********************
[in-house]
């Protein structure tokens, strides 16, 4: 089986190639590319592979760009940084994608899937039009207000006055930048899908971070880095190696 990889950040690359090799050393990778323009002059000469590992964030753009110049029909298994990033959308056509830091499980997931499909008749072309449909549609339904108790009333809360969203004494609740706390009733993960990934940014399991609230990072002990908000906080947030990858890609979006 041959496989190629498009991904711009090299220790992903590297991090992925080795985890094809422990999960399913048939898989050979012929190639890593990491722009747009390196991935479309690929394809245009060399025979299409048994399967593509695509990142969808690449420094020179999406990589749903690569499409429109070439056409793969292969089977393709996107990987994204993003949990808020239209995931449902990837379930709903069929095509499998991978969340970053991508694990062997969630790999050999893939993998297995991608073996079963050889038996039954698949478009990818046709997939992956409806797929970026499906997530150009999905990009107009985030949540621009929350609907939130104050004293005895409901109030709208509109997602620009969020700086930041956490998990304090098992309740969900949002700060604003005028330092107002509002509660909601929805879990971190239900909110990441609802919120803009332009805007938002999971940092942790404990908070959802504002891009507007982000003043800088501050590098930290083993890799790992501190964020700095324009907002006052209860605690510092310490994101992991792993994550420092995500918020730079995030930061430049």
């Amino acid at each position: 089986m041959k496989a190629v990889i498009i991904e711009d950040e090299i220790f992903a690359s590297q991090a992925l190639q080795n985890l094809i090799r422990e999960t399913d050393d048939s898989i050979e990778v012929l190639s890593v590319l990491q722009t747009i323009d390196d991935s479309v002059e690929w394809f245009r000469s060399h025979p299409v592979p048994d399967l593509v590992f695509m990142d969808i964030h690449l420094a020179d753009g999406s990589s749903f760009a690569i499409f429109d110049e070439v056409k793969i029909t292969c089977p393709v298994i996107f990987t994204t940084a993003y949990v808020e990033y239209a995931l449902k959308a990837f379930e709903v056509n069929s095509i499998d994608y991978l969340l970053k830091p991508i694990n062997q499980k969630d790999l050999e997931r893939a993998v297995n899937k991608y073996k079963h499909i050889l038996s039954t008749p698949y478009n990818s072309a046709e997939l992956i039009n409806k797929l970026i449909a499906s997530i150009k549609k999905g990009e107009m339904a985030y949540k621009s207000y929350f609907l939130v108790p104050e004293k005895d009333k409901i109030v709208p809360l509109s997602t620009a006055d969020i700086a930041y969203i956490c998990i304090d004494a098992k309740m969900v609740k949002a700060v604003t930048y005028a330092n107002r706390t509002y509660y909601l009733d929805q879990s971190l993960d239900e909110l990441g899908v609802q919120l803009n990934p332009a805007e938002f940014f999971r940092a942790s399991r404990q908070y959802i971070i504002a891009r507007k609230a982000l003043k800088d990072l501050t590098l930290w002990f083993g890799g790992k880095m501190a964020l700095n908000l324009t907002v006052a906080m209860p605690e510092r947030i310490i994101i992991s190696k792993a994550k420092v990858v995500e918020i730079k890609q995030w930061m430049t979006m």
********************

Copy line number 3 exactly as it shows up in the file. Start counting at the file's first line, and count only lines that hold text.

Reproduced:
């Amino acid at each position: 089986m041959k496989a190629v990889i498009i991904e711009d950040e090299i220790f992903a690359s590297q991090a992925l190639q080795n985890l094809i090799r422990e999960t399913d050393d048939s898989i050979e990778v012929l190639s890593v590319l990491q722009t747009i323009d390196d991935s479309v002059e690929w394809f245009r000469s060399h025979p299409v592979p048994d399967l593509v590992f695509m990142d969808i964030h690449l420094a020179d753009g999406s990589s749903f760009a690569i499409f429109d110049e070439v056409k793969i029909t292969c089977p393709v298994i996107f990987t994204t940084a993003y949990v808020e990033y239209a995931l449902k959308a990837f379930e709903v056509n069929s095509i499998d994608y991978l969340l970053k830091p991508i694990n062997q499980k969630d790999l050999e997931r893939a993998v297995n899937k991608y073996k079963h499909i050889l038996s039954t008749p698949y478009n990818s072309a046709e997939l992956i039009n409806k797929l970026i449909a499906s997530i150009k549609k999905g990009e107009m339904a985030y949540k621009s207000y929350f609907l939130v108790p104050e004293k005895d009333k409901i109030v709208p809360l509109s997602t620009a006055d969020i700086a930041y969203i956490c998990i304090d004494a098992k309740m969900v609740k949002a700060v604003t930048y005028a330092n107002r706390t509002y509660y909601l009733d929805q879990s971190l993960d239900e909110l990441g899908v609802q919120l803009n990934p332009a805007e938002f940014f999971r940092a942790s399991r404990q908070y959802i971070i504002a891009r507007k609230a982000l003043k800088d990072l501050t590098l930290w002990f083993g890799g790992k880095m501190a964020l700095n908000l324009t907002v006052a906080m209860p605690e510092r947030i310490i994101i992991s190696k792993a994550k420092v990858v995500e918020i730079k890609q995030w930061m430049t979006m």